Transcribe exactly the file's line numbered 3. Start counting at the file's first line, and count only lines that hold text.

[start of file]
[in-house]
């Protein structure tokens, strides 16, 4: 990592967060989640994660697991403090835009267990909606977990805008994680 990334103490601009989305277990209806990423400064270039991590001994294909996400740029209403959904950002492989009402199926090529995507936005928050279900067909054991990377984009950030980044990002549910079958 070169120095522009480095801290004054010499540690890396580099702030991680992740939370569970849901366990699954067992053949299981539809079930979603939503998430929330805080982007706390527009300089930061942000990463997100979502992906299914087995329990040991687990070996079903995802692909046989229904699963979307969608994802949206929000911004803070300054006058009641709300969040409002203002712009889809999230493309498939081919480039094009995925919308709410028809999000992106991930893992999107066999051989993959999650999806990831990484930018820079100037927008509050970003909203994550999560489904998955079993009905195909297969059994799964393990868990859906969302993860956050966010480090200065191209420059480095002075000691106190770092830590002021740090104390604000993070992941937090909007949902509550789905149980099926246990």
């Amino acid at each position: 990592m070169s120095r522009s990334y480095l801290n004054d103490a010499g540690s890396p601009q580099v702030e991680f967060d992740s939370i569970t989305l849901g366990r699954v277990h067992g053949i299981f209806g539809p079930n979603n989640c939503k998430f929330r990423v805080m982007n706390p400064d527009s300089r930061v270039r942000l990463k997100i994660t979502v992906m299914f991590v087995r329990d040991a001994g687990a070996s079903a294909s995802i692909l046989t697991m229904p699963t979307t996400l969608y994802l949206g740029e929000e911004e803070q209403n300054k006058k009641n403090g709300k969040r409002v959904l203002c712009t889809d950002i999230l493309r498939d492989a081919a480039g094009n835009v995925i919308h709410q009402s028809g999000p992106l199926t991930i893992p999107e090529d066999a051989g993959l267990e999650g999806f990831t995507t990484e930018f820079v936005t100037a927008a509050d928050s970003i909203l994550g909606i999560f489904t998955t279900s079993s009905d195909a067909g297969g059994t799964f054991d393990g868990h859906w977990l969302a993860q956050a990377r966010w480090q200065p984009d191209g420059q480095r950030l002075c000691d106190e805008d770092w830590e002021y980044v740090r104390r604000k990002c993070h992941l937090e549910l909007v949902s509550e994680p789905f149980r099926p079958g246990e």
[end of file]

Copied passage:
């Amino acid at each position: 990592m070169s120095r522009s990334y480095l801290n004054d103490a010499g540690s890396p601009q580099v702030e991680f967060d992740s939370i569970t989305l849901g366990r699954v277990h067992g053949i299981f209806g539809p079930n979603n989640c939503k998430f929330r990423v805080m982007n706390p400064d527009s300089r930061v270039r942000l990463k997100i994660t979502v992906m299914f991590v087995r329990d040991a001994g687990a070996s079903a294909s995802i692909l046989t697991m229904p699963t979307t996400l969608y994802l949206g740029e929000e911004e803070q209403n300054k006058k009641n403090g709300k969040r409002v959904l203002c712009t889809d950002i999230l493309r498939d492989a081919a480039g094009n835009v995925i919308h709410q009402s028809g999000p992106l199926t991930i893992p999107e090529d066999a051989g993959l267990e999650g999806f990831t995507t990484e930018f820079v936005t100037a927008a509050d928050s970003i909203l994550g909606i999560f489904t998955t279900s079993s009905d195909a067909g297969g059994t799964f054991d393990g868990h859906w977990l969302a993860q956050a990377r966010w480090q200065p984009d191209g420059q480095r950030l002075c000691d106190e805008d770092w830590e002021y980044v740090r104390r604000k990002c993070h992941l937090e549910l909007v949902s509550e994680p789905f149980r099926p079958g246990e």